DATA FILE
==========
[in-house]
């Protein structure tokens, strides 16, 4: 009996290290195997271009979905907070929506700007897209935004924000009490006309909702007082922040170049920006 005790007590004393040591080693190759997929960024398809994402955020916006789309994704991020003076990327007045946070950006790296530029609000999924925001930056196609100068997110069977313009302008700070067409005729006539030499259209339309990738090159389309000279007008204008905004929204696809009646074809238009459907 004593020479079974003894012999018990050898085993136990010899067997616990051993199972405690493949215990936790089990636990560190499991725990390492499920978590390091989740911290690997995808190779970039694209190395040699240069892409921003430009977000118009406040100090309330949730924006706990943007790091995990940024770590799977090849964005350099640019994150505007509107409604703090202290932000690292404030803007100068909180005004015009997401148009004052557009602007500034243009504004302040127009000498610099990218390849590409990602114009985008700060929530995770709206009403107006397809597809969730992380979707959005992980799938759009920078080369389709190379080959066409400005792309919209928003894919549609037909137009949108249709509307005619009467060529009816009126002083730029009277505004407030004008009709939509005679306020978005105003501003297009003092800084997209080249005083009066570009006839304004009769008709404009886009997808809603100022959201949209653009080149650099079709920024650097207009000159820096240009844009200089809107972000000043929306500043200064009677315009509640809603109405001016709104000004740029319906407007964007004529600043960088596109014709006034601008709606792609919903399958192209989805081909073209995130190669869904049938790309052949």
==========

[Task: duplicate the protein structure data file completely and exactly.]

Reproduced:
[in-house]
């Protein structure tokens, strides 16, 4: 009996290290195997271009979905907070929506700007897209935004924000009490006309909702007082922040170049920006 005790007590004393040591080693190759997929960024398809994402955020916006789309994704991020003076990327007045946070950006790296530029609000999924925001930056196609100068997110069977313009302008700070067409005729006539030499259209339309990738090159389309000279007008204008905004929204696809009646074809238009459907 004593020479079974003894012999018990050898085993136990010899067997616990051993199972405690493949215990936790089990636990560190499991725990390492499920978590390091989740911290690997995808190779970039694209190395040699240069892409921003430009977000118009406040100090309330949730924006706990943007790091995990940024770590799977090849964005350099640019994150505007509107409604703090202290932000690292404030803007100068909180005004015009997401148009004052557009602007500034243009504004302040127009000498610099990218390849590409990602114009985008700060929530995770709206009403107006397809597809969730992380979707959005992980799938759009920078080369389709190379080959066409400005792309919209928003894919549609037909137009949108249709509307005619009467060529009816009126002083730029009277505004407030004008009709939509005679306020978005105003501003297009003092800084997209080249005083009066570009006839304004009769008709404009886009997808809603100022959201949209653009080149650099079709920024650097207009000159820096240009844009200089809107972000000043929306500043200064009677315009509640809603109405001016709104000004740029319906407007964007004529600043960088596109014709006034601008709606792609919903399958192209989805081909073209995130190669869904049938790309052949």